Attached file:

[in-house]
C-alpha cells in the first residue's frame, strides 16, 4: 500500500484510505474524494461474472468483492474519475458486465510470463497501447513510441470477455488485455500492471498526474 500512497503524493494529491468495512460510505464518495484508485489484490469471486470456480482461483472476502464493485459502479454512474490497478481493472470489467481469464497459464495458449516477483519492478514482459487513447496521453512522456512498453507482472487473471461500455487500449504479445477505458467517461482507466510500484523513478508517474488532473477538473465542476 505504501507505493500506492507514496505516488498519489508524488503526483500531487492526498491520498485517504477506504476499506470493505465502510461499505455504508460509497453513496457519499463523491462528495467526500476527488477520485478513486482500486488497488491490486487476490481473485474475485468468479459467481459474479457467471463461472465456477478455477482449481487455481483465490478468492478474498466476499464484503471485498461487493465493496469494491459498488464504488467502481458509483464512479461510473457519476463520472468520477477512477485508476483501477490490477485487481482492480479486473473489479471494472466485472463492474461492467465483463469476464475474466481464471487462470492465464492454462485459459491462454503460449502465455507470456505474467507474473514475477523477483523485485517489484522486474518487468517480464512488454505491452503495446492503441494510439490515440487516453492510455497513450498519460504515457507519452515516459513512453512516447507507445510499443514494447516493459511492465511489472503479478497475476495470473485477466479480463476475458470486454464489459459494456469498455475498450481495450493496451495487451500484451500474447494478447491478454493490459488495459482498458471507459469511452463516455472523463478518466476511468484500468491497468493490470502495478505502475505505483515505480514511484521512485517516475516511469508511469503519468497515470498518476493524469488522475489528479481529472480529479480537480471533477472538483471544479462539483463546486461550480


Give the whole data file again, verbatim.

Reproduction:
[in-house]
C-alpha cells in the first residue's frame, strides 16, 4: 500500500484510505474524494461474472468483492474519475458486465510470463497501447513510441470477455488485455500492471498526474 500512497503524493494529491468495512460510505464518495484508485489484490469471486470456480482461483472476502464493485459502479454512474490497478481493472470489467481469464497459464495458449516477483519492478514482459487513447496521453512522456512498453507482472487473471461500455487500449504479445477505458467517461482507466510500484523513478508517474488532473477538473465542476 505504501507505493500506492507514496505516488498519489508524488503526483500531487492526498491520498485517504477506504476499506470493505465502510461499505455504508460509497453513496457519499463523491462528495467526500476527488477520485478513486482500486488497488491490486487476490481473485474475485468468479459467481459474479457467471463461472465456477478455477482449481487455481483465490478468492478474498466476499464484503471485498461487493465493496469494491459498488464504488467502481458509483464512479461510473457519476463520472468520477477512477485508476483501477490490477485487481482492480479486473473489479471494472466485472463492474461492467465483463469476464475474466481464471487462470492465464492454462485459459491462454503460449502465455507470456505474467507474473514475477523477483523485485517489484522486474518487468517480464512488454505491452503495446492503441494510439490515440487516453492510455497513450498519460504515457507519452515516459513512453512516447507507445510499443514494447516493459511492465511489472503479478497475476495470473485477466479480463476475458470486454464489459459494456469498455475498450481495450493496451495487451500484451500474447494478447491478454493490459488495459482498458471507459469511452463516455472523463478518466476511468484500468491497468493490470502495478505502475505505483515505480514511484521512485517516475516511469508511469503519468497515470498518476493524469488522475489528479481529472480529479480537480471533477472538483471544479462539483463546486461550480